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Colloid and Polymer Science

, Volume 295, Issue 10, pp 1773–1785 | Cite as

Radical polymerization of capillary bridges between micron-sized particles in liquid bulk phase as a low-temperature route to produce porous solid materials

  • Katharina HaufEmail author
  • Kamran Riazi
  • Norbert Willenbacher
  • Erin Koos
Original Contribution

Abstract

We present a generic and versatile low-temperature route to produce macroporous bodies with porosity and pore size distribution that are adjustable in a wide range. Capillary suspensions, where the minor fluid is a monomer, are used as precursors. The monomer is preferentially located between the particles, creating capillary bridges, resulting in a strong, percolating network. Thermally induced polymerization of these bridges at temperatures below 100 °C for less than 5 h and subsequent removal of the bulk fluid yields macroscopic, self-supporting solid bodies with high porosity. This process is demonstrated using methyl methacrylate and hydroxyethylmethacrlyate with glass particles as a model system. The produced poly(methyl methacrylate) (PMMA) had a molecular weight of about 500,000 g/mol and dispersity about three. Application specific porous bodies, including PMMA particles connected by PMMA bridges, micron-sized capsules containing phase change material with high inner surface, and porous graphite membranes with high electrical conductivity, are also shown.

Keywords

Membranes Microparticles Microscopy (electron, fluorescence) Phase-change materials Rheological properties 1H-NMR Capillary bridges Capillary suspensions Poly(methyl methacrylate) Radical polymerization 

Notes

Acknowledgements

The authors would like to thank Jonas Keller and Christoph Pfeifer for fruitful discussions, as well as Carolyn Benner for contributing of physical properties of Micronal PCM materials and Frank Schultz and Stefanie Stadler from Freudenberg Technology Innovation SE for μ-Tomography images. Furthermore, we would like to thank Volker Zibat from LEM for SEM and 3M for providing glass hollow spheres iM16K, as well as BASF SE for providing the Micronal DS particles and Altuglas International for providing the PMMA particles. Additionally, we would like to acknowledge financial support from the European Research Council under the European Union’s Seventh Framework Program (FP/2007-2013)/ERC Grant Agreement no. 335380.

Compliance with ethical standards

Conflict of interest

The authors declare that they have no competing interests.

Supplementary material

396_2017_4149_Fig11_ESM.gif (190 kb)
ESM 1:

Glass spheres iM16K OTES (hydrophobic) as received with attached nanoparticles (GIF 189 kb)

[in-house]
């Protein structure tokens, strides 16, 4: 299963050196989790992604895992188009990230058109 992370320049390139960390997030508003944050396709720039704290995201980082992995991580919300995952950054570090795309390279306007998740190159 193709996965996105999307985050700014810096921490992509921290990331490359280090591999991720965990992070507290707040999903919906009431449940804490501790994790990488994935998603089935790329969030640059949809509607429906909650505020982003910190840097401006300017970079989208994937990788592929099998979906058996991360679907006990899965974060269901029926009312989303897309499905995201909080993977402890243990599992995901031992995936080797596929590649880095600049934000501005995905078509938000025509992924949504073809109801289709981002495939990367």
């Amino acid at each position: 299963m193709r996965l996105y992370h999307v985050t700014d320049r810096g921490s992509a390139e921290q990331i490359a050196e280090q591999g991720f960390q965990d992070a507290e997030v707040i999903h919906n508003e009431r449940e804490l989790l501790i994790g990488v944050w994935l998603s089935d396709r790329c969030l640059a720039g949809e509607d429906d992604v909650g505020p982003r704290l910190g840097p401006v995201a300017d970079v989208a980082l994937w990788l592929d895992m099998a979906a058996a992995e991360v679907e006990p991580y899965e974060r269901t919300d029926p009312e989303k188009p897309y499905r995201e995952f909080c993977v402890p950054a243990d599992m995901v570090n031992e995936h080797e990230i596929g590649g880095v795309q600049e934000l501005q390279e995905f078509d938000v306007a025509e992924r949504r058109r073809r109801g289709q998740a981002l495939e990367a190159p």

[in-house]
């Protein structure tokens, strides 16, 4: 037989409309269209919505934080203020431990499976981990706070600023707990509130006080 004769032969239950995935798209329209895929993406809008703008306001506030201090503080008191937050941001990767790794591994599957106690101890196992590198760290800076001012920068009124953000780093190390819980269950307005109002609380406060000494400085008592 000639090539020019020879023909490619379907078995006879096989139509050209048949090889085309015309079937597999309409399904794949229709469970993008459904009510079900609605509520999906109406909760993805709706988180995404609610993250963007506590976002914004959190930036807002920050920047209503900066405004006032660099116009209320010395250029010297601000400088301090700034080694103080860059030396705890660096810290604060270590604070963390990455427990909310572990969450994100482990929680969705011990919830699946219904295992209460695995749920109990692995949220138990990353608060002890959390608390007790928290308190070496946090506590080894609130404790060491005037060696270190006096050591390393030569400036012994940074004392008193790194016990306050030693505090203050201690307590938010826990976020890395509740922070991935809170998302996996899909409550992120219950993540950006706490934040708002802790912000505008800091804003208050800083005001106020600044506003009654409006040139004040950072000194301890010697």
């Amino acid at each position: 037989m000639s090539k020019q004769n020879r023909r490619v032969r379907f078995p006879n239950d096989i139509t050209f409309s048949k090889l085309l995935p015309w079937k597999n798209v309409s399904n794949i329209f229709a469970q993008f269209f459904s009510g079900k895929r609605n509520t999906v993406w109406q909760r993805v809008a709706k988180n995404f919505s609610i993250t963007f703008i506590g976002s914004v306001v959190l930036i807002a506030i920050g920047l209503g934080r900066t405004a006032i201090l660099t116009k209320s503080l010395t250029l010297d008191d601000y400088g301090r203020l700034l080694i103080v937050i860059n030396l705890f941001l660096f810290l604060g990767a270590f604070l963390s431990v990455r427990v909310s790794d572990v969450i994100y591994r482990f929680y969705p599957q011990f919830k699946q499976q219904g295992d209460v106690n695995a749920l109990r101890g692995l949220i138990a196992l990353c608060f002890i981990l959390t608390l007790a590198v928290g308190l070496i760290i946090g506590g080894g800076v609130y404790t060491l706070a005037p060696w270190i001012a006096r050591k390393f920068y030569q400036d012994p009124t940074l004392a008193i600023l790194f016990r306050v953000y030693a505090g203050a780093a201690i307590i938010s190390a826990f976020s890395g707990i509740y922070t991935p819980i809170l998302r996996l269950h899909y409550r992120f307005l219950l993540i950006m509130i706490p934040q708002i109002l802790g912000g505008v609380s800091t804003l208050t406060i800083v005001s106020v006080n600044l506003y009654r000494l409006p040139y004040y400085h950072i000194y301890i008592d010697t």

396_2017_4149_MOESM1_ESM.tif (951 kb)
High Resolution Image (TIFF 951 kb)
396_2017_4149_Fig12_ESM.gif (308 kb)
ESM 2:

Glass spheres iM16K (hydrophilic) as received with attached nanoparticles (GIF 308 kb)

396_2017_4149_MOESM2_ESM.tif (951 kb)
High Resolution Image (TIFF 951 kb)
396_2017_4149_Fig13_ESM.gif (71 kb)
ESM 3:

μ-CT image of a solid porous sample made of 40 vol % hollow glass spheres with 6 vol % MMA at 82 °C for 2.5 h. (GIF 71 kb)

396_2017_4149_MOESM3_ESM.tif (347 kb)
High Resolution Image (TIFF 347 kb)
396_2017_4149_Fig14_ESM.gif (30 kb)
ESM 4:

Example for SEC analysis of the molecular weight distribution for a bridge sample extracted after polymerization of a capillary suspension with 40 vol % solid fraction and 6 vol % MMA at 84 °C for 5 h with 15 mg/ml BPO. (GIF 29 kb)

396_2017_4149_MOESM4_ESM.tif (416 kb)
High Resolution Image (TIFF 415 kb)
396_2017_4149_Fig15_ESM.gif (133 kb)
ESM 5:

The atomic composition of both the neck and the particle surface of porous materials made of hydrophilic glass spheres (Φsolid = 40 vol %) and HEMA as secondary phase (ΦHEMA = 4 vol %) using Energy-dispersive X-ray spectroscopy (EDX) in the ESEM-mode. The samples were polymerized in paraffin oil with 15 mg BPO/ml HEMA at 82 °C for 2.5 h and afterwards extracted with hexane. (GIF 133 kb)

396_2017_4149_MOESM5_ESM.tif (1.2 mb)
High Resolution Image (TIFF 1210 kb)
396_2017_4149_Fig16_ESM.gif (65 kb)
ESM 6:

Confocal image of 35 vol % PMMA particles and 3 vol % MMA in glycerine-water-bulk (60/40 wt %). The confocal image is a flattened image with a depth of 25.1 μm. (GIF 64 kb)

396_2017_4149_MOESM6_ESM.tif (429 kb)
High Resolution Image (TIFF 428 kb)
396_2017_4149_Fig17_ESM.gif (77 kb)
ESM 7:

Confocal image of 35 vol % Micronal particles and 3 vol MMA in glycerine-water-bulk (60/40 wt %). (GIF 76 kb)

396_2017_4149_MOESM7_ESM.tif (458 kb)
High Resolution Image (TIFF 458 kb)
396_2017_4149_Fig18_ESM.gif (171 kb)
ESM 8:

Graphite particles (GIF 170 kb)

396_2017_4149_MOESM8_ESM.tif (443 kb)
High Resolution Image (TIFF 443 kb)

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Copyright information

© Springer-Verlag GmbH Germany 2017

Authors and Affiliations

  • Katharina Hauf
    • 1
    Email author
  • Kamran Riazi
    • 2
  • Norbert Willenbacher
    • 1
  • Erin Koos
    • 1
    • 3
  1. 1.KIT—Campus Süd, Arbeitsgruppe Angewandte MechanikInstitut für Mechanische Verfahrenstechnik und MechanikKarlsruheGermany
  2. 2.Institute for Chemical Technology and Polymer Chemistry (ITCP), Karlsruhe Institute of Technology (KIT)MZEKarlsruheGermany
  3. 3.Department of Chemical Engineering (CIT)KU LeuvenLeuvenBelgium

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